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Investigation: What Factors Affect Seed Germination?

  • Page ID
    19929
  • Introduction

    In the spring, flowers begin to bloom and you may see sprouts in the garden. How do plants know when it's spring and when to grow? If a seed grew too early, it might be exposed to a harsh cold environment. If it grew too late, it might not have enough water to survive. The process by which an organism grows from a seed into a plant is called germination. The seed of a plant is the embryo, and it contains enough energy for the plant to survive until it is time to start growing. In some cases, these seeds can survive for years.

    What triggers the seed to start growing? It varies by plant and by the environmental conditions where the plant grows. The giant sequoia trees of California require fire to germinate. This adaptation ensures that new trees will grow when there is an opening created by the death of other trees. If the seeds germinated without fire, the seedlings would be too shaded to grow.

    Not all plants need fire to start growing, but most do take the cues from the environment. In this activity, you will investigate factors that can affect the germination of a seedling.


    Part 1: Consider a Question / Hypothesis


    Several variables might affect the germination, these variables include light, temperature, water, soil type, and air quality.

    Choose one variable to investigate. Write a hypothesis below. Remember, that the hypothesis should be a complete sentence that can be tested.

    Part 2: Design an Experiment


    With your lab group, determine how you could test the variable. What kind of data will you gather? Will you have a control group? What kind of materials or equipment will you need? How many seeds will you use? Sketch or describe your experiment below. Your instructor will approve your plan before you set it up.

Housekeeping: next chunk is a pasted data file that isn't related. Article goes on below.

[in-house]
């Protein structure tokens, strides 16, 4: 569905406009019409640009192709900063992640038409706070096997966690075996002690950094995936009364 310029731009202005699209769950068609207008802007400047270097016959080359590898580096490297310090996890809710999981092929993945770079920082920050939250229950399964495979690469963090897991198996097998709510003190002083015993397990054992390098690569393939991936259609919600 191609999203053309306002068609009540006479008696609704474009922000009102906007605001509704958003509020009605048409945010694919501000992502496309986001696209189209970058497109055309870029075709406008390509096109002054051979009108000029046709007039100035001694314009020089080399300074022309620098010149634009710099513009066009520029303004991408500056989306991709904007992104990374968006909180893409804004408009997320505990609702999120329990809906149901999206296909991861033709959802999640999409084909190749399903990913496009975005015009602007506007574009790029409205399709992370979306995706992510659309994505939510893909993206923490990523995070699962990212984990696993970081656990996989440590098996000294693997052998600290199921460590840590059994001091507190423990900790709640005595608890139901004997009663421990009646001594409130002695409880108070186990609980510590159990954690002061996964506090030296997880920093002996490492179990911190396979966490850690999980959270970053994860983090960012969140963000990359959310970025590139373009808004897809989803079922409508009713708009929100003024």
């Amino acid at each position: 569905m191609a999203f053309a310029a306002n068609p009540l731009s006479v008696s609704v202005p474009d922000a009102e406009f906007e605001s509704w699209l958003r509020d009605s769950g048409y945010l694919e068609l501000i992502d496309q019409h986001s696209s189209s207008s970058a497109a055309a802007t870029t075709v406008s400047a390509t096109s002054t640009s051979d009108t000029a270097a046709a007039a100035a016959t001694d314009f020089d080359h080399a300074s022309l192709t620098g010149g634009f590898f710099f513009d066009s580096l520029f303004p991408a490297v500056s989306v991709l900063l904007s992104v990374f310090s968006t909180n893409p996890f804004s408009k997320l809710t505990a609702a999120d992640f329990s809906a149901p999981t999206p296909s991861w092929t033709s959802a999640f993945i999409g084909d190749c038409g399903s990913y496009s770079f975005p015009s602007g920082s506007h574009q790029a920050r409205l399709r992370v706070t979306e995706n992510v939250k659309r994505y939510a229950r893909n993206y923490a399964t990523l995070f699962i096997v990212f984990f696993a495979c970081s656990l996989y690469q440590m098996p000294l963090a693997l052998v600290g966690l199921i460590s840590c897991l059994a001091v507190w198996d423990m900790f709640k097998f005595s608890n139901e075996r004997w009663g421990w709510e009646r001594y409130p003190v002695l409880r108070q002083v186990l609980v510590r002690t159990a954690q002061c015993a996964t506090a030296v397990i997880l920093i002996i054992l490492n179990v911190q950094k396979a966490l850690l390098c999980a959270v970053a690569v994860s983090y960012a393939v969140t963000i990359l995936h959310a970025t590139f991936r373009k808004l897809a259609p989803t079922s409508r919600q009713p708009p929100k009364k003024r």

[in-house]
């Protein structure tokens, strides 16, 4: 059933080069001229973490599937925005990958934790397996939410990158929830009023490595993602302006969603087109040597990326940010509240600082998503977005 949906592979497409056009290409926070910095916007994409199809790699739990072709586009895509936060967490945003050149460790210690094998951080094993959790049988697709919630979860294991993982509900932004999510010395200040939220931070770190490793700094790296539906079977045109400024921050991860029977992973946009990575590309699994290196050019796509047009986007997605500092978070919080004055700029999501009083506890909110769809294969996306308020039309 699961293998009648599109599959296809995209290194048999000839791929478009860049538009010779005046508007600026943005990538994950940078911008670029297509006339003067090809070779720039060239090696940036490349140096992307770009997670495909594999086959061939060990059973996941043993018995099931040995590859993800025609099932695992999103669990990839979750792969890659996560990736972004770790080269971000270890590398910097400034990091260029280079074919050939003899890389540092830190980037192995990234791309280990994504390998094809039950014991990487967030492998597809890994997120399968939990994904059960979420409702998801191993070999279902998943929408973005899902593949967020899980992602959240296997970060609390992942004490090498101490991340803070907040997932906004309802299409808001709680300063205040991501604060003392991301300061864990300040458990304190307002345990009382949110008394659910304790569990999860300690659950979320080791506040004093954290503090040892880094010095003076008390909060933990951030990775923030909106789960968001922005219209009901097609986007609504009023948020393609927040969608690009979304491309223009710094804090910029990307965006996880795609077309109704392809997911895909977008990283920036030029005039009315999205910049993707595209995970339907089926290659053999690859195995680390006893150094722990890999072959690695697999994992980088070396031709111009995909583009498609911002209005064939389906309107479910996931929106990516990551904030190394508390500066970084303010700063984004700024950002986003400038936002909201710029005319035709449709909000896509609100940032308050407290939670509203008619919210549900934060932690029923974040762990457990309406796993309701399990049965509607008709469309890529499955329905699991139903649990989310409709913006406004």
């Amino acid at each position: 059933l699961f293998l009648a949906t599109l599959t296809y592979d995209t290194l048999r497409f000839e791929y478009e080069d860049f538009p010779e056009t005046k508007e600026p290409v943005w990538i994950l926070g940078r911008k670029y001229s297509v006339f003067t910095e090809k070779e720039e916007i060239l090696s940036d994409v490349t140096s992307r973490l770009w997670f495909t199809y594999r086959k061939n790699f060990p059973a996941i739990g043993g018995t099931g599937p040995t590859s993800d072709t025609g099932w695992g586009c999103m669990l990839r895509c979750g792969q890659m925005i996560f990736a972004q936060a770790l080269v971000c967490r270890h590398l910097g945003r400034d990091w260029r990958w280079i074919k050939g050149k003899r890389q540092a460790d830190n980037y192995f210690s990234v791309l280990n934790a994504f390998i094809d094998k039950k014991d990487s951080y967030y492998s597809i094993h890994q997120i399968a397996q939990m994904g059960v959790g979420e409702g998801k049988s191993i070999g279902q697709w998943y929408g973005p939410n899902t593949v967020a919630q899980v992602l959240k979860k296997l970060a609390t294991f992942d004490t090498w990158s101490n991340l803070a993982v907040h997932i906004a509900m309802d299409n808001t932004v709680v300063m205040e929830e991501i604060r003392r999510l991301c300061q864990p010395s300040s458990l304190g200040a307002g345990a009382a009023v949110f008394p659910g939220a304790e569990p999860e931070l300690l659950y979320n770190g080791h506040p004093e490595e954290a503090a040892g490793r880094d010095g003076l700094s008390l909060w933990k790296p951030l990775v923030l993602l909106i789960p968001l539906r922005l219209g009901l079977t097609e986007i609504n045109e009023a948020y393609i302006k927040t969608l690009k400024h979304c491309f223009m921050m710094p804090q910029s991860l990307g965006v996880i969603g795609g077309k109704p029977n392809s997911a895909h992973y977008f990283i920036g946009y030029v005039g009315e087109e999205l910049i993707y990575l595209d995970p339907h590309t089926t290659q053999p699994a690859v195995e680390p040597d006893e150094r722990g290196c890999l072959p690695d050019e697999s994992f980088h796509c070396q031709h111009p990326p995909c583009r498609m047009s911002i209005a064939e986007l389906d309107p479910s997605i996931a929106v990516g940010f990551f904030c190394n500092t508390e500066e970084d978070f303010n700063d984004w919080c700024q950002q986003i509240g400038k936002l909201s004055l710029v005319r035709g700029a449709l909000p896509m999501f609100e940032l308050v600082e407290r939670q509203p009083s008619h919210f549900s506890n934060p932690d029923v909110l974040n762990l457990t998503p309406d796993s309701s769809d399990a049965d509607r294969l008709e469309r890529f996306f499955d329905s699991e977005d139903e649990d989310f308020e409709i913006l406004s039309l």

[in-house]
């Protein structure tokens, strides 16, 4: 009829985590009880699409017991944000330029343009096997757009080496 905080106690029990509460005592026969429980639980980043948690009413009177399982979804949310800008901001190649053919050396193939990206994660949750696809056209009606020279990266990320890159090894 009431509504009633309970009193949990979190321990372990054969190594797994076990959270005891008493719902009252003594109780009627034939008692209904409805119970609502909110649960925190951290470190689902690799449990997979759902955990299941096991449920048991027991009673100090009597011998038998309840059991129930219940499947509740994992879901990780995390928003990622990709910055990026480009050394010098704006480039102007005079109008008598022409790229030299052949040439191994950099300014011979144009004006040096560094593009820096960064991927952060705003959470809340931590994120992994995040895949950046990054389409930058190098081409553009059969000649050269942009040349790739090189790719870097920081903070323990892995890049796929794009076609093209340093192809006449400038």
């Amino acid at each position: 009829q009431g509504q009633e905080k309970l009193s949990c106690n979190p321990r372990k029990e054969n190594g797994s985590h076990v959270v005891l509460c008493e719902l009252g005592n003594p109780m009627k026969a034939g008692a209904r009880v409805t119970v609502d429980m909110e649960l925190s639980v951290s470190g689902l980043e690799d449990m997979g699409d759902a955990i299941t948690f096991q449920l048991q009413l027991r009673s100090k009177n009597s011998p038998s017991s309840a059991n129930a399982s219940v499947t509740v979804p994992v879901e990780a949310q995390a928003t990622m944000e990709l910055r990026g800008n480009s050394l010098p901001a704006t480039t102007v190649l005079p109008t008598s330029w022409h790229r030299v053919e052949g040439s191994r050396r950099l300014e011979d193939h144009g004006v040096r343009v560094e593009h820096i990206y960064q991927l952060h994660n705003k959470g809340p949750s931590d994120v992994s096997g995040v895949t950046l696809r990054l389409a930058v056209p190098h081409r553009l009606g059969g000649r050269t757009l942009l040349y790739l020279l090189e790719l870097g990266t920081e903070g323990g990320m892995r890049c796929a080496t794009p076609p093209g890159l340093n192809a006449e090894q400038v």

Part 3: Gather Data


    Most seeds will germinate in a few days. Plan to make observations over the next few days and organize your observations below. Be as detailed as you can about what you see.

    Part 4: Publish Your Results


    Create a lab report or infographic that includes the following information from this investigation. You have written things down on this paper, now it is time to organize the information into a formal report. This report should include four detailed sections.

    1. Introduction: includes background information about the lab and your hypothesis|
    2. Experimental Design: include a drawing and/or description of how you set up your experiment
    3. Data: Organize observations into a data table
    4. Conclusions: Use your data to answer the experimental question. Be specific in how you write this, your conclusions must follow your data, even if they didn't turn out as you were expecting.
    5. Reflection: In this section, discuss how your results may provide insights into how the environment can affect plants in general and how this information can be useful to humans. For example, why would farmers need to consider germination factors when planting crops?